Can you use an indoor antenna if you’re 85 miles from the towers?


There are some folks who won’t go up on the roof, no matter what. Some people just physically can’t, some don’t have roof access because they live in a high-rise, and some people’s spouses don’t let them. Unfortunately, if you want free over-the-air TV you’ll have to decide if a trip to the roof is in the cards for you.

Why is an outdoor antenna important?

Most people who live more than 40 miles from the broadcast towers will need an outdoor antenna. There are several reasons for this. The most important is that broadcast signals get very weak once you’re that far away. There’s something called the “rule of squares” that applies to every form of broadcasting. It says, as you double the distance from a transmitter, the signal loses 3/4 of its power. At 40 miles away, a broadcast signal can be so weak that only a very large antenna can pick it up.

That’s the second part of the equation here. Large antennas will generally pick up signals better than small ones. There’s some fancy physics involved, but the bottom line here is that ideally your antenna should be the same size as the wave it’s trying to pick up. In the case of broadcast TV, that means the ideal antenna is between 3 and 7 feet wide (roughly.) If an antenna is smaller than that then it won’t be as successful in receiving broadcasts. At 40 miles plus, you need all the success you’re going to get.

Indoor antennas are for local use.

Indoor-only antennas are designed for places where the signal is nice and strong. An indoor antenna has a lot going against it. It’s generally too small, as I said in the last paragraph. It has to deal with the loss caused by the walls and wires in the building. Just passing through walls generally saps about half the signal. Even putting an antenna near a window is no guarantee of success — the same things that make a modern window so efficient actually block antenna signals. It may not make sense in your mind, but your window may actually block signals more effectively than your walls.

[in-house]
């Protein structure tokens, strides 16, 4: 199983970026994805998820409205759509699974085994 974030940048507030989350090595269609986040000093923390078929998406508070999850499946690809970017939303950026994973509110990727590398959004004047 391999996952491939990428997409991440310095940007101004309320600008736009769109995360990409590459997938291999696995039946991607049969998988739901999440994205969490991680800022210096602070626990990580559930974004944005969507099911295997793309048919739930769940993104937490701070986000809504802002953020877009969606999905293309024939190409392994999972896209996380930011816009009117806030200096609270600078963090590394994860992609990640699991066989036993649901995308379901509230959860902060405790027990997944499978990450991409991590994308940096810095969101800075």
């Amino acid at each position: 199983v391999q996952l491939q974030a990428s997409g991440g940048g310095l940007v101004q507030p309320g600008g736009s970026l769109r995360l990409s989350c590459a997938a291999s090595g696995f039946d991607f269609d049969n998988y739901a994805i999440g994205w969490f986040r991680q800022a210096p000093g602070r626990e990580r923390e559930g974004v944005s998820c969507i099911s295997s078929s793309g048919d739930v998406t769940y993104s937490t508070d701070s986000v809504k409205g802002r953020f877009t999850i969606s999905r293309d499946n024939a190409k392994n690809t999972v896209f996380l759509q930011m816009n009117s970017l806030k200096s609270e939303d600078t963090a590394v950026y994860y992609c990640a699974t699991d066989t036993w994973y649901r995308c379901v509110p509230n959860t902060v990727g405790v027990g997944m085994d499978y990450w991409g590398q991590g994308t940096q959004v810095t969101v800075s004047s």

An indoor antenna at 85 miles?

So, it’s very unlikely you’ll get any reception at all using an indoor antenna if you’re 85 miles away. It’s not impossible, though. I hear all the time from people who say they didn’t take our recommendation, they bought a $10 antenna from the drugstore and it works “great.” I’m not sure that it really works “great” but if people are happy then I’m happy for them.

I can’t recommend using an indoor antenna at that distance because I can’t be sure it will work. However, there are all sorts of weird things about TV reception that mean it’s possible you’ll get reception at some truly remarkable distances. I’ve never gotten a TV signal from 100 miles away, not using any antenna, but I did once get KSL Salt Lake City radio while I was 100 miles away from Los Angeles. The signal could bounce off the clouds or be carried by unexpected means to your antenna a long distance away. Or, maybe you just happen to have a good line of sight and absolutely nothing between you and the towers. It happens.

Usually when I hear these stories of people getting signal at 85 miles it’s one or two channels, for a few hours every day. That’s not what I would call “great” but hey, if it’s enough for you than I’m glad to hear it.

When we recommend an antenna for you, we’re recommending one that we think will work 24 hours a day, 7 days a week. That sometimes means an antenna that’s bigger than what you want. It may mean an antenna that goes outdoors.

Don’t go it alone

Luckily, you don’t have to guess what kind of antenna will work for you. Solid Signal’s free antenna recommendation service is here to save the day.  Qualified technicians will review everything about your situation and recommend the best antenna for you. If an indoor antenna will really work, they’ll recommend one from our catalog!

About the Author

Stuart Sweet
Stuart Sweet is the editor-in-chief of The Solid Signal Blog and a "master plumber" at Signal Group, LLC. He is the author of over 8,000 articles and longform tutorials including many posted here. Reach him by clicking on "Contact the Editor" at the bottom of this page.